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Flanders v Indiana

9-19-2011 Indiana:

Flanders v Indiana

After Flanders was convicted of sexual misconduct with a minor, amendments to the sex offender registry statutes reclassified him as a sexually violent predator (―SVP‖). In his petition for post-conviction relief, Flanders also challenged his designation as an SVP on four grounds: (1) classification as an SVP can happen only at sentencing; (2) the Department of Correction (―DOC‖) violated the separation of powers provisions of the Indiana Constitution by reclassifying him as an SVP; (3) reclassification without prior notice and a hearing violated his right to due process under both the federal and state constitutions; and (4) the amended version of the sex offender registry statutes violates the Indiana Constitution’s prohibition of ex post facto laws.

The State does not address these arguments, but asserts that the post-conviction court’s denial of these claims was correct because Flanders did not comply with Indiana Code Section 11-8-8-22 (titled ―Petition to remove designation or register under less restrictive conditions‖). On the contrary, Flanders complied with the version of Indiana Code Section 11-8-8-22 that was in effect at the time that he filed his petition for post-conviction relief, and we see no reason why a petition filed pursuant to that section may not be addressed in the same proceeding as a petition for post-conviction relief.

On the merits of Flanders’s arguments concerning his SVP status, we conclude that our supreme court has already rejected Flanders’s first three arguments. However, we conclude that a 2007 amendment that eliminated his eligibility to petition the court for termination of his SVP status is an ex post facto law that is unconstitutional as applied to Flanders. We also conclude that this violation can be remedied by reinstating his eligibility to petition for a change in status after his initial ten-year requirement to register has passed. Therefore, we affirm the post-conviction court in part and reverse in part.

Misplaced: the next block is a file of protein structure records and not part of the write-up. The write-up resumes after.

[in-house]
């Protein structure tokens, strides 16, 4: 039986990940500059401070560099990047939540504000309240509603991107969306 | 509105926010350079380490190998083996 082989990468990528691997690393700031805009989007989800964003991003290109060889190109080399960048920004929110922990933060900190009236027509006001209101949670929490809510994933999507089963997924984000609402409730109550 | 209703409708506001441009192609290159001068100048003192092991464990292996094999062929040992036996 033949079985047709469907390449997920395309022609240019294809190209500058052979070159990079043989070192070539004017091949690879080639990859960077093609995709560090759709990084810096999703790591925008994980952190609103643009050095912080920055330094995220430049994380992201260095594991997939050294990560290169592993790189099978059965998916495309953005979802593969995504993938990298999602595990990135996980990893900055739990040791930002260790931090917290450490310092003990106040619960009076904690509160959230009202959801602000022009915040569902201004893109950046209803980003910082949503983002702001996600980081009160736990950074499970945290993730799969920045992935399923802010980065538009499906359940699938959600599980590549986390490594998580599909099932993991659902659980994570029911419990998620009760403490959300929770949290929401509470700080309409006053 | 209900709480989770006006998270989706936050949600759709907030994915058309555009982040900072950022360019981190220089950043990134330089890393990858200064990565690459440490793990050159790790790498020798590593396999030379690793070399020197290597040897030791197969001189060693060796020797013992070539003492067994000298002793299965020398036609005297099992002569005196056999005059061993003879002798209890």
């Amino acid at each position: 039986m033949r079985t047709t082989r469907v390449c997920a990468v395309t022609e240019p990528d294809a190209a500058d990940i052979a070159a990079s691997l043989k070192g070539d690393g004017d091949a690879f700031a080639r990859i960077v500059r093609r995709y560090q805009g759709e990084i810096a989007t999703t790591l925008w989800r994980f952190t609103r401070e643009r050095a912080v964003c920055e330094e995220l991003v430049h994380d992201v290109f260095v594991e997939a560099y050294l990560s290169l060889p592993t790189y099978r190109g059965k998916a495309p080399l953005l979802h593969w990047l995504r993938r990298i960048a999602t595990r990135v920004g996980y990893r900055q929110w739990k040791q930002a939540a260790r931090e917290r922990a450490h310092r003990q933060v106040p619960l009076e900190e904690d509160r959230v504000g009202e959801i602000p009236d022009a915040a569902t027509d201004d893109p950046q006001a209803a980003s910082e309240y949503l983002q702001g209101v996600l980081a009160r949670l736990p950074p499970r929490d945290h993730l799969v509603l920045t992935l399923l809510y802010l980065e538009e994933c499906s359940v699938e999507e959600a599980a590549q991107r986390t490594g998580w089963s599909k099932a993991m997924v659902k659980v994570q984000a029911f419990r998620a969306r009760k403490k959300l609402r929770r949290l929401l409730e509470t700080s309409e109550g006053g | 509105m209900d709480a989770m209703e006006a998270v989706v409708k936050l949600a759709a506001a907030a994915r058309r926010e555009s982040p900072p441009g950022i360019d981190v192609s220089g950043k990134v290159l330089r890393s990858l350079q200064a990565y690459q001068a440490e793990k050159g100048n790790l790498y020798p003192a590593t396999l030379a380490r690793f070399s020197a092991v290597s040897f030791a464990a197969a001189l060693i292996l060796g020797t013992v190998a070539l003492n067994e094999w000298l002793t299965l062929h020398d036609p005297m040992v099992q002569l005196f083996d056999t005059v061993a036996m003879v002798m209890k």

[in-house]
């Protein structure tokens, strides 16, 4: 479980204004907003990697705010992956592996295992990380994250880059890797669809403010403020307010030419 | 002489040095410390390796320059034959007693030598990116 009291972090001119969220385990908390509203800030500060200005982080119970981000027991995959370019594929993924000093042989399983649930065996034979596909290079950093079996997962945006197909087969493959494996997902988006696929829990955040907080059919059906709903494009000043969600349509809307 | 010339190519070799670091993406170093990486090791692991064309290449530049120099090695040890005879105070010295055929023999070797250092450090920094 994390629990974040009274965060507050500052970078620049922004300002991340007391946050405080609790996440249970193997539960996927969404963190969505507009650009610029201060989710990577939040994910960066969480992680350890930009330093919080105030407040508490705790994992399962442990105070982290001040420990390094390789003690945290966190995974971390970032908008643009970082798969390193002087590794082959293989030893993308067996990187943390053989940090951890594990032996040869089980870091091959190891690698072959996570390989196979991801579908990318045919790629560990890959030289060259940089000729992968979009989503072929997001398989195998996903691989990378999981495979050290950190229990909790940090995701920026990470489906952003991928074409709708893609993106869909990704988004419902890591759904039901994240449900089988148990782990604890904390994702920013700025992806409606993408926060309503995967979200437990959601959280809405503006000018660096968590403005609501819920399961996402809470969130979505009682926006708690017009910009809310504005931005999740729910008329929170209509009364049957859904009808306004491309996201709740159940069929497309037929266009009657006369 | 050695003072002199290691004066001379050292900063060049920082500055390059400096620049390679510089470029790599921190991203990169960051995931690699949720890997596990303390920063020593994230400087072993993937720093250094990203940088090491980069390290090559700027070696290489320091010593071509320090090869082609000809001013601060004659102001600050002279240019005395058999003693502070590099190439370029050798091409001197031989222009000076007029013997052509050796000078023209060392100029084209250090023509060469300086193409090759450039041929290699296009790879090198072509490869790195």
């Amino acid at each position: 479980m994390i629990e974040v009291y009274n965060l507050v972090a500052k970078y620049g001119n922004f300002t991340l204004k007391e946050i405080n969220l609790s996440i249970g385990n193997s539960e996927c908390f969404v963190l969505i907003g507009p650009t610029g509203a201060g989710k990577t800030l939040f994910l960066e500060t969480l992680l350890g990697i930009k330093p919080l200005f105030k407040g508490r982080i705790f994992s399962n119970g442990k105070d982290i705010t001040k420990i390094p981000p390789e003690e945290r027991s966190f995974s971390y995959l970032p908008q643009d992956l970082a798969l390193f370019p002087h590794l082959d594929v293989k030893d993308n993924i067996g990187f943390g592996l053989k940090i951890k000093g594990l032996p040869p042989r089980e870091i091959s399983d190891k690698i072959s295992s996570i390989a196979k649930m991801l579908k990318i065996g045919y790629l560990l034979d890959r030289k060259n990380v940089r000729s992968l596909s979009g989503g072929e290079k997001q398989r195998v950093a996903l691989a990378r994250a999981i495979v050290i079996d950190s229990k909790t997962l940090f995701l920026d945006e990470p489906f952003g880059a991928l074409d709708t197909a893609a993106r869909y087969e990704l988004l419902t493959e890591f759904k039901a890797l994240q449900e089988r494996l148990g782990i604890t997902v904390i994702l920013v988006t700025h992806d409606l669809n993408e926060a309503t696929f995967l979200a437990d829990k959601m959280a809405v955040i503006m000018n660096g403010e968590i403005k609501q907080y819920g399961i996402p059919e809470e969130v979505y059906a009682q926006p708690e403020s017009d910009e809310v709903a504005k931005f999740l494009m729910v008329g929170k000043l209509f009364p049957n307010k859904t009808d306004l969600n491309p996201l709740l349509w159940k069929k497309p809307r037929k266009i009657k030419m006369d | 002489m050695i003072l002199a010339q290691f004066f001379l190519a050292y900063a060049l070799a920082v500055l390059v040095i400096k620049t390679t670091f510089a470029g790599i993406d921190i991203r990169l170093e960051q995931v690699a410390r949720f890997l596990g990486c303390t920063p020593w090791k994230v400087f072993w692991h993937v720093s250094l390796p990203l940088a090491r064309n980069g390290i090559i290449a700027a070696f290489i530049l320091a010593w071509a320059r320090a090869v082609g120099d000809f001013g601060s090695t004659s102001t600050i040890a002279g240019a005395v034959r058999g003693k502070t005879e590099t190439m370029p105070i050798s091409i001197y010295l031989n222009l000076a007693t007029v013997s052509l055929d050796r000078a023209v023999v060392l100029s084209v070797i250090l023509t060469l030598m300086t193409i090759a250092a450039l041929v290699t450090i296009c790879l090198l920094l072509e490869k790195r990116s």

We conclude that the 2007 version of Indiana Code Section 35-38-1-7.5(g), which made Flanders ineligible to petition for a change of status, is an unconstitutional ex post facto law as applied to him. Therefore, he must be allowed to petition for a change in status once a year after he has registered for ten years. Flanders has not shown that the remaining provisions of the sex offender statutes violate a constitutional right. Therefore, we affirm the post-conviction court as to the claims of ineffective assistance of counsel, but reverse the court’s ruling as to Flanders’s SVP status. Affirmed in part and reversed in part.

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